And I think you do bring up a really valid point, which is that Netflix has so much content, that oftentimes, people complain about it getting lost. They haven't even heard of many of the shows or films on Netflix. You really just hear about these watercooler shows that are very buzzy. That being said, there's also so much content everywhere, and there's only a few shows nominated. So to even be nominated is tough, and then to win, it's really kind of a crapshoot at this point, because there are over I think 700 shows on television. It's crazy.
MYLES UDLAND: Well, and Elizabeth, I guess to that point, you could sort of run it through the loop of like, well, there's 700 other shows, so to win makes it even more special. But you noted at the top that it doesn't really seem viewers care about the Emmys anymore or about awards. So is the volume of content actually like lowering the meaningfulness or whatever of these awards because everyone's like, oh, I like that and it's fine, I actually don't need to care at all if it wins the award, because it's one of 700 choices, not one of 40?
ELIZABETH WAGMEISER: That's absolutely right. You know who cares about the awards, is the marketing teams at all of these networks. They are all now editing all of their promotional material saying, the Emmy-winning show. Now does that lure in viewers? Probably. Maybe, maybe not. But what all these companies really should be caring about, and really do care about more so than the awards, which yes, brings the cachet and brings, kind of gives you an edge over the shows that didn't win Emmys, what they are all caring about right now is their streaming strategy.
We're talking about HBO beating Netflix last night at the Emmys, but Netflix has 193 million subscribers globally and HBO Max, which yes, is a much newer service, has I believe around 36 million viewers. That's what AT&T reported earlier this summer. Than you of course, look at Disney with Disney Plus, has 60 million. So that's really the bread and butter and the future of all of these companies. They all need a streaming service. And despite how good or bad Netflix did last night, they're all very envious of Netflix's strategy and their numbers.
RICK NEWMAN: Guys, my favorite thing about this year's Emmys is that today, everybody on TV is saying "Schitt's Creek." And that's actually part of the joke intended by the great Eugene Levy and his son and the team there. My observation here is, I didn't watch the Emmys last night, but I sure looked at the results. And it reminded me, go back and finish "Schitt's Creek." And I think a lot of people are going to do that, which I think gets to your point about, it's great for the marketing department.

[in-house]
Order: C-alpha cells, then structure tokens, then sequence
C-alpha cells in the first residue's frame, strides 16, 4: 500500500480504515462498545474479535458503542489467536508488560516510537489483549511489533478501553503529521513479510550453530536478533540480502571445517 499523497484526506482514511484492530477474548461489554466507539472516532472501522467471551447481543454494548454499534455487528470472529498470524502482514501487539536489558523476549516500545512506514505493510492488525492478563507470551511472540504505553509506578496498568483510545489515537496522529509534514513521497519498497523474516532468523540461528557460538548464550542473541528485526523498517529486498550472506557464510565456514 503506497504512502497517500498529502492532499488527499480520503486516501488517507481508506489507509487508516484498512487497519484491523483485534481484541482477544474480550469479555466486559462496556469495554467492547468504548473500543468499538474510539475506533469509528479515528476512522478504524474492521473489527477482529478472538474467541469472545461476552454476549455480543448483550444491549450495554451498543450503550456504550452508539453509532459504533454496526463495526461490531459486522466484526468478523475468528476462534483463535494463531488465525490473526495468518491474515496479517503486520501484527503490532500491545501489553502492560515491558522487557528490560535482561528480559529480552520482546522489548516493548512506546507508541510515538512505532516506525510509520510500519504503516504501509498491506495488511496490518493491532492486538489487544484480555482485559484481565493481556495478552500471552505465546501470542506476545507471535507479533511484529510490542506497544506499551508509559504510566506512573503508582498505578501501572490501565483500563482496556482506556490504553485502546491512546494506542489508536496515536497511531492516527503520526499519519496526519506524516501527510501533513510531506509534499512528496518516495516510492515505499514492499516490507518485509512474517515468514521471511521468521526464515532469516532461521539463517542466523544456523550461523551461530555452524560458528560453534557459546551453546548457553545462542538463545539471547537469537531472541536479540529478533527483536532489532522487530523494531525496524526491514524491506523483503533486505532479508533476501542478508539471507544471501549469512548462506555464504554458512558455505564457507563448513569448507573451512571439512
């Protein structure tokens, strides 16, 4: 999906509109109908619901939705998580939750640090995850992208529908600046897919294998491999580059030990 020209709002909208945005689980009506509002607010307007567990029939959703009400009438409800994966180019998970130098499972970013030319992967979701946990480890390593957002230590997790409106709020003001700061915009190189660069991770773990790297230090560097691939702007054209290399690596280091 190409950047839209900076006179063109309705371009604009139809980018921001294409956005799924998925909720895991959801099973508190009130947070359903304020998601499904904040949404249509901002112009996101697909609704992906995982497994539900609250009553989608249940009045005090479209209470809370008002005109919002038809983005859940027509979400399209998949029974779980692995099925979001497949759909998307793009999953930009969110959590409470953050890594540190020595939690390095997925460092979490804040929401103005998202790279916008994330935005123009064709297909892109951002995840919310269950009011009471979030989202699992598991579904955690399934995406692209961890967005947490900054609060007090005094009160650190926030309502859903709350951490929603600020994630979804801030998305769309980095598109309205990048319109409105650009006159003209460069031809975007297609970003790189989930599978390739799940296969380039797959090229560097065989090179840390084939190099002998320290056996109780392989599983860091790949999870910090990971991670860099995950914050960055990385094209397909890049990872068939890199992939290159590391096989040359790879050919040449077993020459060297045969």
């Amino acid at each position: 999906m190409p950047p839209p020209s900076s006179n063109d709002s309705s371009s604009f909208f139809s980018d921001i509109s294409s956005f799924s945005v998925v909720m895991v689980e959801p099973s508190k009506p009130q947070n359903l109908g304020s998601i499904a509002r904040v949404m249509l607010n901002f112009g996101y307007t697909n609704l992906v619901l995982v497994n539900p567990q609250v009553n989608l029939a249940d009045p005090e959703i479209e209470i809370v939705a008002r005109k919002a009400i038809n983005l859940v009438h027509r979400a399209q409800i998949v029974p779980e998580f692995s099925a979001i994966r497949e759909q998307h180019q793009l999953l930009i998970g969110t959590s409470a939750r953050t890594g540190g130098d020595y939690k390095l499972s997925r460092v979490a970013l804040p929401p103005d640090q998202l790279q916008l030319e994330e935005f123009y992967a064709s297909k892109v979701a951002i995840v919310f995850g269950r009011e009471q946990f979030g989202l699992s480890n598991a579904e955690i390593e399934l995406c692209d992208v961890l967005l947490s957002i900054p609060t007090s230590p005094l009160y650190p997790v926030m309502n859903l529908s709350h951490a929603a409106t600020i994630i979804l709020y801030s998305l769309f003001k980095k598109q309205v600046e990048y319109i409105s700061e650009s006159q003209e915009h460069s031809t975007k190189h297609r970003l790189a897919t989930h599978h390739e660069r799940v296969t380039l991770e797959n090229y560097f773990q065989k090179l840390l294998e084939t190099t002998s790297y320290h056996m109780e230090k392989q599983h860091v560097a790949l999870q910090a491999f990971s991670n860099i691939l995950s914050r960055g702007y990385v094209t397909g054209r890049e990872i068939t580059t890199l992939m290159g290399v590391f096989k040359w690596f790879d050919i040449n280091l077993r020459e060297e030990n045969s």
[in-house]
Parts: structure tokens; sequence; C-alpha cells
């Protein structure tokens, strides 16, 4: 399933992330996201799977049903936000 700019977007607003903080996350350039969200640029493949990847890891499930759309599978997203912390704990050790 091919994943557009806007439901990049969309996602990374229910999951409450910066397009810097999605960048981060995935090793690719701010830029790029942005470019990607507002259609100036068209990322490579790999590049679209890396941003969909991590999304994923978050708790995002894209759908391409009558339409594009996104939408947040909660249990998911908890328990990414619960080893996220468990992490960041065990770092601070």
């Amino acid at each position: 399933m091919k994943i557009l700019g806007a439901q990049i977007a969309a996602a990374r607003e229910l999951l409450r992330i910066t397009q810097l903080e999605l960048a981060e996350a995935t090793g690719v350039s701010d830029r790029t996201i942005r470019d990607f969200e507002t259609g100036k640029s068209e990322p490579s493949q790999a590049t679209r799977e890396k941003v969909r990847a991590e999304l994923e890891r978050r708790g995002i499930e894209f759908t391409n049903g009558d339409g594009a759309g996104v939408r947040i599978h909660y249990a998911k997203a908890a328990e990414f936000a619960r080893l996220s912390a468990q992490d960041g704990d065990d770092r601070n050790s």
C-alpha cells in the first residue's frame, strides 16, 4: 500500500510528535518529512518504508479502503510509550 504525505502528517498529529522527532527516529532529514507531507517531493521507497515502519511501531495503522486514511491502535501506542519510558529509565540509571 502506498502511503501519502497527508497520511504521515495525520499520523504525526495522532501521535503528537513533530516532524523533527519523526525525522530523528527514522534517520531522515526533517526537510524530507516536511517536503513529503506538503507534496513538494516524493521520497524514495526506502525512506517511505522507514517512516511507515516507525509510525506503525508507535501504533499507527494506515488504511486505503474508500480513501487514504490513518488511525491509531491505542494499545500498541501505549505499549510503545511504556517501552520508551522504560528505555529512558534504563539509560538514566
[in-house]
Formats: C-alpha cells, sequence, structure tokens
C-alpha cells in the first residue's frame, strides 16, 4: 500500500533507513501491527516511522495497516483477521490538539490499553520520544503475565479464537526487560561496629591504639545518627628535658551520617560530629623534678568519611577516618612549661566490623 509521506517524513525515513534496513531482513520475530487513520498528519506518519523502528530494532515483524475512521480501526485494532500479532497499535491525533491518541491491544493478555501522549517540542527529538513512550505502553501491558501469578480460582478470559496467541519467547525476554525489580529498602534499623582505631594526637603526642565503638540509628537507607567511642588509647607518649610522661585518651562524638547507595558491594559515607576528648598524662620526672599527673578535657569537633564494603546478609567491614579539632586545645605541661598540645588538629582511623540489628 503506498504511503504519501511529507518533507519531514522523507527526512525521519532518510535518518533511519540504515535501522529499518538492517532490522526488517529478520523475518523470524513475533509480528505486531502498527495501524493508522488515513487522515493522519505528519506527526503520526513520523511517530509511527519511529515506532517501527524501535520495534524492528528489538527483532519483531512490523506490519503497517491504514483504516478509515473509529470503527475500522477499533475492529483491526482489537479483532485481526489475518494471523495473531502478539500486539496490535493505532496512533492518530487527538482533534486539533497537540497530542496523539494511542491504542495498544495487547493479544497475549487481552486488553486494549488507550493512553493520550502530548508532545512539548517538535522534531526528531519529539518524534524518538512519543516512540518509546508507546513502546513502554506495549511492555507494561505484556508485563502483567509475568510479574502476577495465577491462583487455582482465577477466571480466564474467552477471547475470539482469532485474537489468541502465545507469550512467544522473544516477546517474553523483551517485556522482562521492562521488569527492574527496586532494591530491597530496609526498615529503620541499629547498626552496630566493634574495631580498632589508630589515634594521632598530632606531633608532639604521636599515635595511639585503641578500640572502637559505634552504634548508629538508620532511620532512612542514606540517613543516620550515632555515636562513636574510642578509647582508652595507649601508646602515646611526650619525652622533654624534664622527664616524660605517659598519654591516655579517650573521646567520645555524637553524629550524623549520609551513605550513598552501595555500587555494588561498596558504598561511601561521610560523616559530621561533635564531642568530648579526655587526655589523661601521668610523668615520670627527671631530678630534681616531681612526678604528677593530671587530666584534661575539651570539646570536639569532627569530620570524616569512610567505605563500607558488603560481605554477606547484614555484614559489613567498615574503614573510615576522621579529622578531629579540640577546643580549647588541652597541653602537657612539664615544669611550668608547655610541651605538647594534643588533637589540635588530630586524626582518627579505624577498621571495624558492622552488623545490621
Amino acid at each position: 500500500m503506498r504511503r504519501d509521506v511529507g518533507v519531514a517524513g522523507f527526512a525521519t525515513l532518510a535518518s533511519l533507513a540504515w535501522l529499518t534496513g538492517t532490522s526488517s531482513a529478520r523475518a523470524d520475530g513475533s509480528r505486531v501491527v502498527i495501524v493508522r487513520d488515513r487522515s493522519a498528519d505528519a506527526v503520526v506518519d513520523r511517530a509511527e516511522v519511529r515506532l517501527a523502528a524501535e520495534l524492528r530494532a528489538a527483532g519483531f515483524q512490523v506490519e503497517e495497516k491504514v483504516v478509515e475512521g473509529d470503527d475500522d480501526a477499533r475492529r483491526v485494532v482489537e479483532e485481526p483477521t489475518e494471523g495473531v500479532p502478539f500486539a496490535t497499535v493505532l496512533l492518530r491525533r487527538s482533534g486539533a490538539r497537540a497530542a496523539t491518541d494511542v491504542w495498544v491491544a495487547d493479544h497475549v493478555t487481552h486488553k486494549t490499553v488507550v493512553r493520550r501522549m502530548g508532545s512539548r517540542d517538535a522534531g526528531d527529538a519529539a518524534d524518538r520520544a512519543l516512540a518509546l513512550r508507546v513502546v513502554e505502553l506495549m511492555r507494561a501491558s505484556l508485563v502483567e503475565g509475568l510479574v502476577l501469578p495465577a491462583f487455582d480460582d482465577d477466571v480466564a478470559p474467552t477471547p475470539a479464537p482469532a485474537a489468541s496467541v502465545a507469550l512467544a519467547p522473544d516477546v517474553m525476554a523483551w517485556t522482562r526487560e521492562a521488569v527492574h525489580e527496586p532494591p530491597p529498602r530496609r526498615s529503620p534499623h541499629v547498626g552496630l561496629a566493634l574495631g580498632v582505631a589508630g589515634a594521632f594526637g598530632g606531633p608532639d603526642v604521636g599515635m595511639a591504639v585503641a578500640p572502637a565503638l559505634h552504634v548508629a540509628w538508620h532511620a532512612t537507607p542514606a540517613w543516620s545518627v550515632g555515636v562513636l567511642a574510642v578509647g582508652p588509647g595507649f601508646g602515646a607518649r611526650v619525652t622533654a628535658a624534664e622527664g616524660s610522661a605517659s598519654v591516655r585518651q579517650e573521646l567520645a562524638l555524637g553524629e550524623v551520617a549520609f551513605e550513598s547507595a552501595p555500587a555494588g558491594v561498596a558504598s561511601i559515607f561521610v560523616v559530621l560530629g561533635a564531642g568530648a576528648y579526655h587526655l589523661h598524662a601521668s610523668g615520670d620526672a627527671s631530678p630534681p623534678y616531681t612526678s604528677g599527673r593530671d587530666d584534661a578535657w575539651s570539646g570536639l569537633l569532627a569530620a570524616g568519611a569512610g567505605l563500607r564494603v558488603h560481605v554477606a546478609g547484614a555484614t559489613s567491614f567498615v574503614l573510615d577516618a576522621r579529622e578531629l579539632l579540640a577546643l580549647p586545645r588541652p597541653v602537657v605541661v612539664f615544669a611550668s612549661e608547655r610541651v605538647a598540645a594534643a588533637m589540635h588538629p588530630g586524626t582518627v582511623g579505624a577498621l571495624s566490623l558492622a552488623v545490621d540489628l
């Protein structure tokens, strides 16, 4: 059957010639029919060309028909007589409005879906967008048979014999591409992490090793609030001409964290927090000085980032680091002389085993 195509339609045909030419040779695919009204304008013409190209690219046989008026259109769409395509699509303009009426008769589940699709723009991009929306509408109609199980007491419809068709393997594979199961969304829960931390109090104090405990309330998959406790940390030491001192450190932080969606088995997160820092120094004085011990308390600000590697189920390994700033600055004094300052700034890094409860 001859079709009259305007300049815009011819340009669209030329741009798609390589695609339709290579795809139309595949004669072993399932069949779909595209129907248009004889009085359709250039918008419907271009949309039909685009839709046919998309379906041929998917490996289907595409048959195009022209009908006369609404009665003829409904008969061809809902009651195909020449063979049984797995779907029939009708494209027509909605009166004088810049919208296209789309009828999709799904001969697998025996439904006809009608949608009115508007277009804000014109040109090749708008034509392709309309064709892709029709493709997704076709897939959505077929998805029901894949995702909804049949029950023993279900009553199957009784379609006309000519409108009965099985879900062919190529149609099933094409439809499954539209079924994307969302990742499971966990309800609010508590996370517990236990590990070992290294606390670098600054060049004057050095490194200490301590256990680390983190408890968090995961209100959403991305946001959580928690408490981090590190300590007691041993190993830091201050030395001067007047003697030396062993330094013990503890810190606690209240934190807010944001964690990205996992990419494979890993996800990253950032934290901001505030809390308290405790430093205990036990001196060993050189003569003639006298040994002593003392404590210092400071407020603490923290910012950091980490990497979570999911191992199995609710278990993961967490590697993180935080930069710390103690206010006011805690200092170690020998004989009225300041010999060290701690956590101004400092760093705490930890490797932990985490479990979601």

ELIZABETH WAGMEISER: Absolutely. And I love that you just said that everybody is saying "Schitt's Creek," because here, we're streaming, we're digital, I think we can say whatever we want, I hope. But this morning, I was doing a local news appearance, and they actually had to put "Schitt's Creek" in the chyron because if not, saying that word is an FCC violation. So it is part of Eugene Levy's genius and the comedy.
But yeah, that show, I mean, it completely swept the Emmys last night. They swept the entire comedy category, winning all the major acting awards and writing and directing. It's a really big deal. Kind of the little show that could. Critics have loved this show from the beginning. But viewers really started to find it when it was acquired by Netflix. It's that Netflix boost. So this is great for Pop TV and definitely during a time of turmoil at Viacom CBS. But also, you can make the argument that Netflix can share a bit of this joy, because they really put the show on the map, just in terms of more eyeballs and more people seeing the show.
RICK NEWMAN: It is a masterwork, "Schitt's Creek."
ELIZABETH WAGMEISER: I love it, it's one of my favorite shows.
SEANA SMITH: Elizabeth, real quick, we only have about a minute here. But do you think we're going to see maybe the Oscars also trying to dabble in this and do what the Emmys did last night and have this virtual award show in a couple months?
ELIZABETH WAGMEISER: I think so. So the Oscars were originally scheduled for February. They were delayed to April. The big differences though, between TV and film, it's not so much the actual production of the broadcast, it's the content. TV, a lot of the content was already in the camp. With film, you don't have anything to nominate. None of these films have shot.
Certainly none of them have been in theaters. Theaters are closed around the country, certainly in the larger markets, like LA and New York. So that's the big problem right now, is that there's really nothing to nominate. So will it be delayed again? Who knows. We'll see. But as long as everybody is quarantined and social distancing, I think we can bet on having a hybrid virtual show, kind of like we saw last night.
SEANA SMITH: All right. Elizabeth Wagmeister, always great to have you on the show. Senior correspondent at "Variety." We'll talk to you soon.